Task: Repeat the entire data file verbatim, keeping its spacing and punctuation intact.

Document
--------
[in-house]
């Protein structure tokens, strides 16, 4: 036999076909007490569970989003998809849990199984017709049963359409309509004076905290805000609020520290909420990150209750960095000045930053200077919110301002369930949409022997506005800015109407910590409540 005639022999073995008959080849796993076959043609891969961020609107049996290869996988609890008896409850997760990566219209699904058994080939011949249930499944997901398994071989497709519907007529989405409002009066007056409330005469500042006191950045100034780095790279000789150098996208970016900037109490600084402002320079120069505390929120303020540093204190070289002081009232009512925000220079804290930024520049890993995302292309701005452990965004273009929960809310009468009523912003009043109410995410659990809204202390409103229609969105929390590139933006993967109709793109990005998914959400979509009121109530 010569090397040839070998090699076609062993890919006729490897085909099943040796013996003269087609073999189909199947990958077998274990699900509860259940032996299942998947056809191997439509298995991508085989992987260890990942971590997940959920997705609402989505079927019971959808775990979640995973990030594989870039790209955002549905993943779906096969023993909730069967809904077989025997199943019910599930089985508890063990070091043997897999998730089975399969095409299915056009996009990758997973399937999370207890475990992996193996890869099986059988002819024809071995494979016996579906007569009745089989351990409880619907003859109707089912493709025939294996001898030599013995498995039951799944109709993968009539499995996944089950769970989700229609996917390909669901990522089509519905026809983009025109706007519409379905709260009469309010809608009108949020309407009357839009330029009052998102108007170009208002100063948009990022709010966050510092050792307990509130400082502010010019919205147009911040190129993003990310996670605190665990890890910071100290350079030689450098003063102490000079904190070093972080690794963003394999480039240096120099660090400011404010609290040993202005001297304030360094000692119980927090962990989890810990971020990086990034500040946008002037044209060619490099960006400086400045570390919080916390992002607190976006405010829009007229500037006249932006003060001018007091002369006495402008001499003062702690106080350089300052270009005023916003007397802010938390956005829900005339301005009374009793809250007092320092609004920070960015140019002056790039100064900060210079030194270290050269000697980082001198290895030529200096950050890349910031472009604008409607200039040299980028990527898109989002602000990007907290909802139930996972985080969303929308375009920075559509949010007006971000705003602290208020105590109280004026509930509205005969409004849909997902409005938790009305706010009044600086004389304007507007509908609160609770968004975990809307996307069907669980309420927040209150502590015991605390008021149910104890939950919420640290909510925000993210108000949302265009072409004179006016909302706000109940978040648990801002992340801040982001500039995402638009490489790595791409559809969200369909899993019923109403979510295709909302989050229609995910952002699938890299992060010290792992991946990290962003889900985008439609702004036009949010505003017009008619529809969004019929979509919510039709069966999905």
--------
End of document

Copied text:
[in-house]
């Protein structure tokens, strides 16, 4: 036999076909007490569970989003998809849990199984017709049963359409309509004076905290805000609020520290909420990150209750960095000045930053200077919110301002369930949409022997506005800015109407910590409540 005639022999073995008959080849796993076959043609891969961020609107049996290869996988609890008896409850997760990566219209699904058994080939011949249930499944997901398994071989497709519907007529989405409002009066007056409330005469500042006191950045100034780095790279000789150098996208970016900037109490600084402002320079120069505390929120303020540093204190070289002081009232009512925000220079804290930024520049890993995302292309701005452990965004273009929960809310009468009523912003009043109410995410659990809204202390409103229609969105929390590139933006993967109709793109990005998914959400979509009121109530 010569090397040839070998090699076609062993890919006729490897085909099943040796013996003269087609073999189909199947990958077998274990699900509860259940032996299942998947056809191997439509298995991508085989992987260890990942971590997940959920997705609402989505079927019971959808775990979640995973990030594989870039790209955002549905993943779906096969023993909730069967809904077989025997199943019910599930089985508890063990070091043997897999998730089975399969095409299915056009996009990758997973399937999370207890475990992996193996890869099986059988002819024809071995494979016996579906007569009745089989351990409880619907003859109707089912493709025939294996001898030599013995498995039951799944109709993968009539499995996944089950769970989700229609996917390909669901990522089509519905026809983009025109706007519409379905709260009469309010809608009108949020309407009357839009330029009052998102108007170009208002100063948009990022709010966050510092050792307990509130400082502010010019919205147009911040190129993003990310996670605190665990890890910071100290350079030689450098003063102490000079904190070093972080690794963003394999480039240096120099660090400011404010609290040993202005001297304030360094000692119980927090962990989890810990971020990086990034500040946008002037044209060619490099960006400086400045570390919080916390992002607190976006405010829009007229500037006249932006003060001018007091002369006495402008001499003062702690106080350089300052270009005023916003007397802010938390956005829900005339301005009374009793809250007092320092609004920070960015140019002056790039100064900060210079030194270290050269000697980082001198290895030529200096950050890349910031472009604008409607200039040299980028990527898109989002602000990007907290909802139930996972985080969303929308375009920075559509949010007006971000705003602290208020105590109280004026509930509205005969409004849909997902409005938790009305706010009044600086004389304007507007509908609160609770968004975990809307996307069907669980309420927040209150502590015991605390008021149910104890939950919420640290909510925000993210108000949302265009072409004179006016909302706000109940978040648990801002992340801040982001500039995402638009490489790595791409559809969200369909899993019923109403979510295709909302989050229609995910952002699938890299992060010290792992991946990290962003889900985008439609702004036009949010505003017009008619529809969004019929979509919510039709069966999905």